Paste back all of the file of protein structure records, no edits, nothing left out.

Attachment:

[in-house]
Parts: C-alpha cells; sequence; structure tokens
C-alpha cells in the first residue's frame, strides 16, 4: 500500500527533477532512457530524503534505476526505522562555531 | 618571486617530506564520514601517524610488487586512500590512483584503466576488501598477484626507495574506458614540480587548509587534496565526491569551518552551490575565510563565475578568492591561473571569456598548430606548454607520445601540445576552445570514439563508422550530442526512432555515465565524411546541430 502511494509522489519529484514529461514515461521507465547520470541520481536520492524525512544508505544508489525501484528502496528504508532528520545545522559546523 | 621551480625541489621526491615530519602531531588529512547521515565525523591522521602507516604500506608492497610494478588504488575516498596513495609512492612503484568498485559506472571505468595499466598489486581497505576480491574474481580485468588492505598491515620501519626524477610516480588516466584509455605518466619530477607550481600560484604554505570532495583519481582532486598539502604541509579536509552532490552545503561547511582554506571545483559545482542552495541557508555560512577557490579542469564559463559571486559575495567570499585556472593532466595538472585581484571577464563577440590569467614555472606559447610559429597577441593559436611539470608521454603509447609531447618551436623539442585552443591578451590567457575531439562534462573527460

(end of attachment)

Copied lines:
[in-house]
Parts: C-alpha cells; sequence; structure tokens
C-alpha cells in the first residue's frame, strides 16, 4: 500500500527533477532512457530524503534505476526505522562555531 | 618571486617530506564520514601517524610488487586512500590512483584503466576488501598477484626507495574506458614540480587548509587534496565526491569551518552551490575565510563565475578568492591561473571569456598548430606548454607520445601540445576552445570514439563508422550530442526512432555515465565524411546541430 502511494509522489519529484514529461514515461521507465547520470541520481536520492524525512544508505544508489525501484528502496528504508532528520545545522559546523 | 621551480625541489621526491615530519602531531588529512547521515565525523591522521602507516604500506608492497610494478588504488575516498596513495609512492612503484568498485559506472571505468595499466598489486581497505576480491574474481580485468588492505598491515620501519626524477610516480588516466584509455605518466619530477607550481600560484604554505570532495583519481582532486598539502604541509579536509552532490552545503561547511582554506571545483559545482542552495541557508555560512577557490579542469564559463559571486559575495567570499585556472593532466595538472585581484571577464563577440590569467614555472606559447610559429597577441593559436611539470608521454603509447609531447618551436623539442585552443591578451590567457575531439562534462573527460